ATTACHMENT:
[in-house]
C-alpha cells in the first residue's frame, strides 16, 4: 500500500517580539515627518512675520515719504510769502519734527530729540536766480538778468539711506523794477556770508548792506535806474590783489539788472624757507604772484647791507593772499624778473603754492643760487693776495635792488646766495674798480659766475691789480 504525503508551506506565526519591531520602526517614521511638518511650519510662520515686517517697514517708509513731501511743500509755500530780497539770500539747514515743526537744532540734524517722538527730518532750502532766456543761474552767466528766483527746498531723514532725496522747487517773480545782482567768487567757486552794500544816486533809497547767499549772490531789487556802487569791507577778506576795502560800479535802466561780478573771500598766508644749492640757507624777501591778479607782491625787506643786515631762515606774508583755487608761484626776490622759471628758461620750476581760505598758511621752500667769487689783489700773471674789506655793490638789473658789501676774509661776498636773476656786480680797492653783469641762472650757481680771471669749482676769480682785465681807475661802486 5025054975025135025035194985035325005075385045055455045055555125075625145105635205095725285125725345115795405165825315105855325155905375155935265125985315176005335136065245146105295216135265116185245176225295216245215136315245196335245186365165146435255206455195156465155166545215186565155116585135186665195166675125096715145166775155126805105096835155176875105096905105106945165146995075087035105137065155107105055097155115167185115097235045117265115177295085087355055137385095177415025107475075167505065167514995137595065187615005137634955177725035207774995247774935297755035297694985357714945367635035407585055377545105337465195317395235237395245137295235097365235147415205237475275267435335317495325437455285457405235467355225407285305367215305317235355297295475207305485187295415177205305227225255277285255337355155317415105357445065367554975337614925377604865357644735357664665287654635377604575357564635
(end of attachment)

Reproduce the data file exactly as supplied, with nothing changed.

[in-house]
C-alpha cells in the first residue's frame, strides 16, 4: 500500500517580539515627518512675520515719504510769502519734527530729540536766480538778468539711506523794477556770508548792506535806474590783489539788472624757507604772484647791507593772499624778473603754492643760487693776495635792488646766495674798480659766475691789480 504525503508551506506565526519591531520602526517614521511638518511650519510662520515686517517697514517708509513731501511743500509755500530780497539770500539747514515743526537744532540734524517722538527730518532750502532766456543761474552767466528766483527746498531723514532725496522747487517773480545782482567768487567757486552794500544816486533809497547767499549772490531789487556802487569791507577778506576795502560800479535802466561780478573771500598766508644749492640757507624777501591778479607782491625787506643786515631762515606774508583755487608761484626776490622759471628758461620750476581760505598758511621752500667769487689783489700773471674789506655793490638789473658789501676774509661776498636773476656786480680797492653783469641762472650757481680771471669749482676769480682785465681807475661802486 5025054975025135025035194985035325005075385045055455045055555125075625145105635205095725285125725345115795405165825315105855325155905375155935265125985315176005335136065245146105295216135265116185245176225295216245215136315245196335245186365165146435255206455195156465155166545215186565155116585135186665195166675125096715145166775155126805105096835155176875105096905105106945165146995075087035105137065155107105055097155115167185115097235045117265115177295085087355055137385095177415025107475075167505065167514995137595065187615005137634955177725035207774995247774935297755035297694985357714945367635035407585055377545105337465195317395235237395245137295235097365235147415205237475275267435335317495325437455285457405235467355225407285305367215305317235355297295475207305485187295415177205305227225255277285255337355155317415105357445065367554975337614925377604865357644735357664665287654635377604575357564635